Few moments in Polish history in recent decades have seen the emergence of a united spirit, later transformed into a collective feeling of solidarity. This was the case after the conclave of October 16, 1978, when John Paul II was elected; in the summer of 1980, when the Solidarity movement was founded; on the occasion of John Paul II’s apostolic trips to Poland, from 1979 to 2002; with the political turnaround of 1989; and, finally, after the death of the Polish Pope on April 2, 2005, at the funeral Mass on April 8. This was also the case during the brief period of collective mourning over the tragic death of President Lech Kaczyński and all those who accompanied him on the state trip, when there was the April 10, 2010, air disaster near Smolensk, but the feeling of unity soon gave way to a frustrating period of confrontation between political opponents. The mirror reflecting a unity of Polish souls seems, in the end, to have shattered.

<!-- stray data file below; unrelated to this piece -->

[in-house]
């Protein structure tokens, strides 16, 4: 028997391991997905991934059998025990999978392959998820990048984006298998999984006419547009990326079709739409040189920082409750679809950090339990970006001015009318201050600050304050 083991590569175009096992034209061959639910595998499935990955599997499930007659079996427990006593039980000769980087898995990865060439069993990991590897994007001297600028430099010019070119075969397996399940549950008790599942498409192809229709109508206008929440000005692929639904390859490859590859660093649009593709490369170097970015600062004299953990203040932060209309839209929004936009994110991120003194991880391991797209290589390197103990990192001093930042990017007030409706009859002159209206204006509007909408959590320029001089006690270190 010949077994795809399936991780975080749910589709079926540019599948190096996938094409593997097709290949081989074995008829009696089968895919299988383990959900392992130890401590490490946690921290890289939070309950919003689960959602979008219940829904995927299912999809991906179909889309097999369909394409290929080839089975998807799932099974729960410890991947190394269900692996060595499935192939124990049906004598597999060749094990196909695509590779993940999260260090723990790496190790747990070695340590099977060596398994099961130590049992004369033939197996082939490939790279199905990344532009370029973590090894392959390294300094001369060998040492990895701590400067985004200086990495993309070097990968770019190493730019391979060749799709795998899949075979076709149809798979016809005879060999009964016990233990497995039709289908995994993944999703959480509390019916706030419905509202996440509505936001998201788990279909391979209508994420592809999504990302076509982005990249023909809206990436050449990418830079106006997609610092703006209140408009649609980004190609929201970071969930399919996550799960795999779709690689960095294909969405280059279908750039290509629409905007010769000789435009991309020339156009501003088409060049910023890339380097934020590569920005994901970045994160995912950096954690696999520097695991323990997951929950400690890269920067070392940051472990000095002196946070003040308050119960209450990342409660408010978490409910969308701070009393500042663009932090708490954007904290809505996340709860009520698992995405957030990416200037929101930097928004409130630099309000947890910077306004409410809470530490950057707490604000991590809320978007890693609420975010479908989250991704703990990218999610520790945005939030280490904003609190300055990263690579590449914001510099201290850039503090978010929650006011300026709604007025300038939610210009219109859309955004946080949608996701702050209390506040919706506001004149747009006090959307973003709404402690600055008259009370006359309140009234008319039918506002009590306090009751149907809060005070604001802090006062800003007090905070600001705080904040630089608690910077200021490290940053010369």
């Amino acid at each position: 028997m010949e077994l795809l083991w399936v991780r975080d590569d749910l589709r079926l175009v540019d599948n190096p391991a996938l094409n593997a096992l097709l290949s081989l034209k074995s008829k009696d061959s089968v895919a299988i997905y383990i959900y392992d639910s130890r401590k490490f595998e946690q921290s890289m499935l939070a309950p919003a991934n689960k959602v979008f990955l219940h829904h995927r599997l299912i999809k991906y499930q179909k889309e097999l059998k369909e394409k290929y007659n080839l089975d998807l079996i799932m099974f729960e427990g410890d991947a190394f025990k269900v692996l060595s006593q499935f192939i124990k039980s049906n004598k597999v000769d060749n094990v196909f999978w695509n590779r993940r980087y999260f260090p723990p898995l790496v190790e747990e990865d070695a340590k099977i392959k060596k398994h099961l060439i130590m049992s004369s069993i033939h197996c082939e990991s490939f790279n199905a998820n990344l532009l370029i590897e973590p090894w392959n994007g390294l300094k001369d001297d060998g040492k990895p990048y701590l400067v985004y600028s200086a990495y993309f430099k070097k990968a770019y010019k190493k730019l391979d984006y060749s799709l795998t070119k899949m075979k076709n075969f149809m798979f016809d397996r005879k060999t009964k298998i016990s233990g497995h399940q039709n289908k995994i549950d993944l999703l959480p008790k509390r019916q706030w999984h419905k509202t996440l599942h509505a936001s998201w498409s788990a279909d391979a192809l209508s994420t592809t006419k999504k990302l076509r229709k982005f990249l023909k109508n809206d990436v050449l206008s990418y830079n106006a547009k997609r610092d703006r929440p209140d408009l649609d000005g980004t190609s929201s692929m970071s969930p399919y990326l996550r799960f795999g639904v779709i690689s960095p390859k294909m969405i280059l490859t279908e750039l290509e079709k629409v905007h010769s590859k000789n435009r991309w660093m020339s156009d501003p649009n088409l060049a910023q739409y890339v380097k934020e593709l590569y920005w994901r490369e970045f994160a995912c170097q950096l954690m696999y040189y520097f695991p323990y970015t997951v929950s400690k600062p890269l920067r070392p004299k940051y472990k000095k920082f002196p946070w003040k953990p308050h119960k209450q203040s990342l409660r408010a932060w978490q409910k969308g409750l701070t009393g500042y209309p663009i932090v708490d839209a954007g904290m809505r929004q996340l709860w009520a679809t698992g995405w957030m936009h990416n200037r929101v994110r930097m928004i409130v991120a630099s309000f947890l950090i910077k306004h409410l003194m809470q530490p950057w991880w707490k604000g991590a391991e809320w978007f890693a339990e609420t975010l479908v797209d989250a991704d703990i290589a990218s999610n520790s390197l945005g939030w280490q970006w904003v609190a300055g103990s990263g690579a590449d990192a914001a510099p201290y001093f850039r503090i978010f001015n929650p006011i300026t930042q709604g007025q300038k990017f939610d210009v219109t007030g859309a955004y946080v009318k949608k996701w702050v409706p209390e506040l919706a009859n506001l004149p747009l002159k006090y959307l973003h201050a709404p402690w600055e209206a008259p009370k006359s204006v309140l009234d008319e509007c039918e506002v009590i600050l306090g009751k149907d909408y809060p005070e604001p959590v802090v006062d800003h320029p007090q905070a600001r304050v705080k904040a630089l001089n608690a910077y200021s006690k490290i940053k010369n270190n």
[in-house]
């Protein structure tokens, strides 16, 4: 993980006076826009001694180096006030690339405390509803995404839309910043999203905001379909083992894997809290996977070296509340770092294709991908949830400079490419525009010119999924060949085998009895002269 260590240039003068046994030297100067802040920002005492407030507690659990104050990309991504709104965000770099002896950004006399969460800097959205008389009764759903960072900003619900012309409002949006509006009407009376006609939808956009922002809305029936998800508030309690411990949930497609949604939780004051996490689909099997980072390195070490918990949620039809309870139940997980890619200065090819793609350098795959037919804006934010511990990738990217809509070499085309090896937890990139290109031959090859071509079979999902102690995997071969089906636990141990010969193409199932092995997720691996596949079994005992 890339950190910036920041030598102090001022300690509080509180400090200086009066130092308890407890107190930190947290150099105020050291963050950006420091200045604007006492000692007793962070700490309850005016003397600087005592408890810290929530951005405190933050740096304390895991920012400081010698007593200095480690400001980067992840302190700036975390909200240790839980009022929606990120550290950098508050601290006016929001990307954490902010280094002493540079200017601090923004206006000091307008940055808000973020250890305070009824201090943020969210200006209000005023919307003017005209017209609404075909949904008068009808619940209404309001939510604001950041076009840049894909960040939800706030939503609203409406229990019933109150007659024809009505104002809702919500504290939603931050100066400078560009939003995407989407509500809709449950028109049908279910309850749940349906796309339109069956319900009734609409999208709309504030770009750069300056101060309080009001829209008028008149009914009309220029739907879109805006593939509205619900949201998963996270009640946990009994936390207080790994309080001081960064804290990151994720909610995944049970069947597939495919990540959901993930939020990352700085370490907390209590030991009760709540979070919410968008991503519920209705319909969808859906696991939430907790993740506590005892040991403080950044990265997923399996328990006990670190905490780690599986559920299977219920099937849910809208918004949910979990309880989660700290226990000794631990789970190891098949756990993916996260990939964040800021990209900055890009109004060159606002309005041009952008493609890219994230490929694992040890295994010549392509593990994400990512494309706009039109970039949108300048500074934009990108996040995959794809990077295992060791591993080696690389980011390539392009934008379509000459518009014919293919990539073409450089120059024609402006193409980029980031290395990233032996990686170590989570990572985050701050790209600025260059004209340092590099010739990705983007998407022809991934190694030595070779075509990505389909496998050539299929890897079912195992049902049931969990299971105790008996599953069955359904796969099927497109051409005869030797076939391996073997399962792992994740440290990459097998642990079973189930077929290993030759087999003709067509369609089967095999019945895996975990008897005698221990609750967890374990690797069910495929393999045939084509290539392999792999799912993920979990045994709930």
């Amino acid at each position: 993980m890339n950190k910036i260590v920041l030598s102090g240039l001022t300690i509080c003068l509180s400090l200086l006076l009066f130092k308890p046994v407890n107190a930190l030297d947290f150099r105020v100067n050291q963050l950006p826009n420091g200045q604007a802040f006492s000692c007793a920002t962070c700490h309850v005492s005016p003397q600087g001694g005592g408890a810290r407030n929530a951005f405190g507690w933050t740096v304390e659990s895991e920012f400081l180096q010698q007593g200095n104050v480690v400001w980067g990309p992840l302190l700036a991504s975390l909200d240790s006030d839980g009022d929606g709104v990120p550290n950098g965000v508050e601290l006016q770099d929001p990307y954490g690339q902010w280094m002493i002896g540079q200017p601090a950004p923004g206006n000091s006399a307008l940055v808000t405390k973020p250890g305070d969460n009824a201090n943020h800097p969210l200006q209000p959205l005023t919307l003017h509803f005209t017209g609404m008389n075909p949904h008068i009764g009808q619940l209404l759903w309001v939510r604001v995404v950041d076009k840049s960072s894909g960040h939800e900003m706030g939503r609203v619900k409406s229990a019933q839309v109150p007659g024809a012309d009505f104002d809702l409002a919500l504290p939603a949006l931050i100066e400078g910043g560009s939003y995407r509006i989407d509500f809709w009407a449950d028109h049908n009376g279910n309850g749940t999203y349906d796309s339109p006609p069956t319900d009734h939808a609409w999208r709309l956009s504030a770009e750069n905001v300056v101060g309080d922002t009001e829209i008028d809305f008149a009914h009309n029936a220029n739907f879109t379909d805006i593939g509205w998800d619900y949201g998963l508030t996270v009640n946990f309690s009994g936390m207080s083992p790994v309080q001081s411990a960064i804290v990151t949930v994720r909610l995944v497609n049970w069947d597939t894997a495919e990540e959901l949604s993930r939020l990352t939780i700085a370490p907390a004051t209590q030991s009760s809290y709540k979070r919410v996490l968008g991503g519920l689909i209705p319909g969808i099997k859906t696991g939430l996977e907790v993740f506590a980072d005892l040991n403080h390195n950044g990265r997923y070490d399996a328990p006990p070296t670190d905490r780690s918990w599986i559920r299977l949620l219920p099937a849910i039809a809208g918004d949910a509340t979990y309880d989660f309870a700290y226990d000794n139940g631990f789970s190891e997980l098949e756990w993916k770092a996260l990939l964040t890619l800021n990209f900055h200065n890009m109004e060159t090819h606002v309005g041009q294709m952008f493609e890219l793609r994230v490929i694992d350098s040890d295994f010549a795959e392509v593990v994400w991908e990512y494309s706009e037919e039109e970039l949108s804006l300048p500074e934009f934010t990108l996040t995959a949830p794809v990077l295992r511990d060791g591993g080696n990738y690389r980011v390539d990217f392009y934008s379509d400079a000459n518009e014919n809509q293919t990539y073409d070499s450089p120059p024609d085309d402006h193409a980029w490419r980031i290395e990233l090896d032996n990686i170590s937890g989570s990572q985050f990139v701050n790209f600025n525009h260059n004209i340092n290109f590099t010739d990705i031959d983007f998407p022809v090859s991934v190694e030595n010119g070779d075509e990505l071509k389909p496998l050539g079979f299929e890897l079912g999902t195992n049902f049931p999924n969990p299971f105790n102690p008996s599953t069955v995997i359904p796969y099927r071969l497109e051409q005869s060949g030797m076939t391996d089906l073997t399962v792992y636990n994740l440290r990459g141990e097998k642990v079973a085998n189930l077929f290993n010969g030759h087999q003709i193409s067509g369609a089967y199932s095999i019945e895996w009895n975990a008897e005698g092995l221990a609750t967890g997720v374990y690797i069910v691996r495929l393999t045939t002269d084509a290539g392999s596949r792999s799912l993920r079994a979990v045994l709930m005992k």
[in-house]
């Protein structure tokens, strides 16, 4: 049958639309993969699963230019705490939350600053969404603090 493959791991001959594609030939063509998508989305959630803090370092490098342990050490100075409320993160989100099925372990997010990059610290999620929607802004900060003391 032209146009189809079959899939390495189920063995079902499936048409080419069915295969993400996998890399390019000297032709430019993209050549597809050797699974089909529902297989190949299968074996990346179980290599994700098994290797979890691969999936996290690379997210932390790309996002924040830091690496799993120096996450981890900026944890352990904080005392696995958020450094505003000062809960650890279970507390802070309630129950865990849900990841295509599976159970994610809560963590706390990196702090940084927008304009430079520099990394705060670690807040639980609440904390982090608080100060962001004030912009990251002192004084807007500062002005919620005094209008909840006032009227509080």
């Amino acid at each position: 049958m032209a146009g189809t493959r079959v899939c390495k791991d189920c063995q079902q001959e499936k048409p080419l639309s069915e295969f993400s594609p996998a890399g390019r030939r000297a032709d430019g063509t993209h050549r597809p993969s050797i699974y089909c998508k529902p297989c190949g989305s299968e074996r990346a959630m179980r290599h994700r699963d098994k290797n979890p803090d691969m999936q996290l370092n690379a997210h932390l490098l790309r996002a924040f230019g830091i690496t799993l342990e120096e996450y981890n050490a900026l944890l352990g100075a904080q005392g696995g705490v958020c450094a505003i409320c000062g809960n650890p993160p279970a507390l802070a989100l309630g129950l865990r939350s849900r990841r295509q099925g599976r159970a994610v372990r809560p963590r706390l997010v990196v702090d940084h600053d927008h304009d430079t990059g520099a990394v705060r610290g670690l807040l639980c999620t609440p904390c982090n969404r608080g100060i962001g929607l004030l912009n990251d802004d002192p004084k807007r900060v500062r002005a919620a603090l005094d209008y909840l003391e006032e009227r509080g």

It is therefore significant that the current Polish President, Andrzej Duda, in his speeches just before the voting on Sunday, October 15, 2023 and in the parliamentary session on November 13, called for national unity. The same call was renewed on the same day by the presidents of the two chambers: that of the Sejm, Szymon Hołownia, and that of the Senate, Małgorzata Kidawa-Błońska. Unfortunately, it is not certain that these signs of good intentions will have a positive outcome. Words must be followed by deeds. And deeds must confront a long history.